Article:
On one of my most memorable Christmas Eves, I was curled into a tight, nauseous ball on my living room floor, raising my head every so often to vomit into a plastic dishtub that always doubled as a bedpan in my mother's house. I was in sixth grade and I'd come down with the flu bug that morning. By early evening, I knew I wouldn't be belting out "Hark, the Herald Angels Sing" in the children's choir of my dad's church; instead, I'd be harking up bile and groaning like a teenager convinced he was about to die. I remember spending that Last Christmas Eve on Earth watching a TV show called Sierra, a spin-off from Emergency! The series about heroic park rangers rescuing dumb tourists in Yosemite National Park was also not long for this world. It was canceled after only three months, losing out to the much more popular The Waltons (another of my favorite shows).
That Christmas Eve, I was having a pity party all evening long as I hurled, heard my fellow angels signing from the church next door, and watched Rangers Cassidy and Harper scale down the side of Half-Dome to rescue an idiot in Bermuda shorts from a narrow ledge. I was pissed off because this was no way for me to spend my Favorite Night of the Year. December 24 has always been the best of everything this world has to offer: peace, harmony, and a house that smells like sugar. It was the night of my father's famous candlelight services in the tight-packed First Baptist Church in Jackson, Wyoming; it was the night my mother allowed us to eat after 9 p.m.--salami and cheese slices and crackers and frosted cookies; it was the night of ripping into our presents, one person at a time; it was the night of carols played on scratchy LPs; it was the night the animals spoke (if you believe the legends). Like I said, the best night of the calendar. And here I was, moaning with a sour mouth and hating my stomach for rebelling against me.
And then, at some point between the two church services, my friend Randy P. came over to the house and sat with me on the couch, despite the stink rising from the plastic tub at our feet. He kept saying, "Is there anything I can do for you? Can I bring you some 7-Up?" I was full of self-pity and said, "No, thanks. Nothing'll help." And we fell silent, watching the TV and those fearless rangers on ropes. All the time, despite my grimaces, I was feeling this odd, unusual love for Randy. He didn't have to give up his cool points and come sit with me, he didn't have to skip singing in the second church service (the one with all the candles!), he didn't have to be so kind. But he was there for that hour of my misery, and that made it one of my best Christmases.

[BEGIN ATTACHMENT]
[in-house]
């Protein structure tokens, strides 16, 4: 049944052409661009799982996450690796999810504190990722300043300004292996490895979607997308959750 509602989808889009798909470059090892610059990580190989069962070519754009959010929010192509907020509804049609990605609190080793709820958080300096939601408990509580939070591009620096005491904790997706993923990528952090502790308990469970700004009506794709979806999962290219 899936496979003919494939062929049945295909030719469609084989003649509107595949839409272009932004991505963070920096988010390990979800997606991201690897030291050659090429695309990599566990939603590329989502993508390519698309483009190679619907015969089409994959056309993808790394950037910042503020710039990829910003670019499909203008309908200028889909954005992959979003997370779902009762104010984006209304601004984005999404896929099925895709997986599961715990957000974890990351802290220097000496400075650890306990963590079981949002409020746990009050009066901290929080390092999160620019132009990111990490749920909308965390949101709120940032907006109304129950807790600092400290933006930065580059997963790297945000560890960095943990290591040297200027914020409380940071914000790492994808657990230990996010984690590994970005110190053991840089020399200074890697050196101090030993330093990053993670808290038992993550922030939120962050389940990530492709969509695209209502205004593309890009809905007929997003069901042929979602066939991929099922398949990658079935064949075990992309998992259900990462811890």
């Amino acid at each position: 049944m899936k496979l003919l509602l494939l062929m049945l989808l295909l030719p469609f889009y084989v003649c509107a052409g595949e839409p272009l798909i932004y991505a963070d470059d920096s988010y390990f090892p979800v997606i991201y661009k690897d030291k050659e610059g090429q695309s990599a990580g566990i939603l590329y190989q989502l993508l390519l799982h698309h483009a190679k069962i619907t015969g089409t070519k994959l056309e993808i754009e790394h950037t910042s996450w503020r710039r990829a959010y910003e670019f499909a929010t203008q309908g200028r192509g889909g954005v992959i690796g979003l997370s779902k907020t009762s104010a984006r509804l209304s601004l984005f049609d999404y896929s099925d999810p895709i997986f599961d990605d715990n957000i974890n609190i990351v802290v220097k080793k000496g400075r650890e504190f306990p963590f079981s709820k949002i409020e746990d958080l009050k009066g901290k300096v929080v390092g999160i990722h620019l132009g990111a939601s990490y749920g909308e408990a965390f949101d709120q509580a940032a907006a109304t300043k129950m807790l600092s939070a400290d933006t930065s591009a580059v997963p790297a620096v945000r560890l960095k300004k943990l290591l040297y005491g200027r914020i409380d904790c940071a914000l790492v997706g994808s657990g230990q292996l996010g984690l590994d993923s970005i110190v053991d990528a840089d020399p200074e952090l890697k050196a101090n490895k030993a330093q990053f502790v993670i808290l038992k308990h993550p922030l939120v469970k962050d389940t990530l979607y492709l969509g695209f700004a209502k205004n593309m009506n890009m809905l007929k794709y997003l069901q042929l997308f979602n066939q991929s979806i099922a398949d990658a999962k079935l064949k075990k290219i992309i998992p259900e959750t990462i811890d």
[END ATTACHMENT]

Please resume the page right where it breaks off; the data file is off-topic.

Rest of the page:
Bookreporter this week. Here's how it began:
As much as gingerbread, Bing Crosby, and the happy sibilant rip of wrapping paper, I associate Christmas with bowls of gruel, barefoot orphans, and singing prostitutes.
When I was five years old, my parents took me to see a movie that, at the risk of sounding hyper-dramatic, would change the course of my life. Everything I am as a writer today--the way I create characters, the lines of dialogue I put in their mouths, the fateful twists of plot--can be traced in a direct line back to the 1968 movie musical Oliver! This was my first formal introduction to Charles Dickens, and it would permanently shape my impression of him as a bearded, pouch-eyed man who made squalor and misery something worth singing about.
It would be at least another decade before I read one of Dickens’ novels--and another two decades after that before I actually sat down with OLIVER TWIST--but I was already connecting our greatest dramatic novelist with doe-eyed urchins, plucky pickpockets and tradesmen dancing jigs through the streets of London. Yes, in hindsight I realize Hollywood bastardized the story and took most of the teeth out of a sharp-edged social satire, but at the time I was mesmerized by the sight of all that color and movement and music pouring off the screen. Indeed, it was a fine life, as prostitute Nancy (Shani Wallis) sings to us in the exuberant tavern scene.
Oliver! was released in the second week of December, and, if my often-unreliable memory serves me well, my parents took me to see it at the State Theater in Kittanning, Pennsylvania. I walked into that theater a child, but I emerged two hours later as a writer-in-training, already thinking well beyond his years to the artful ways in which novels are built, layered with characters’ lives, and braided into a satisfying whole.
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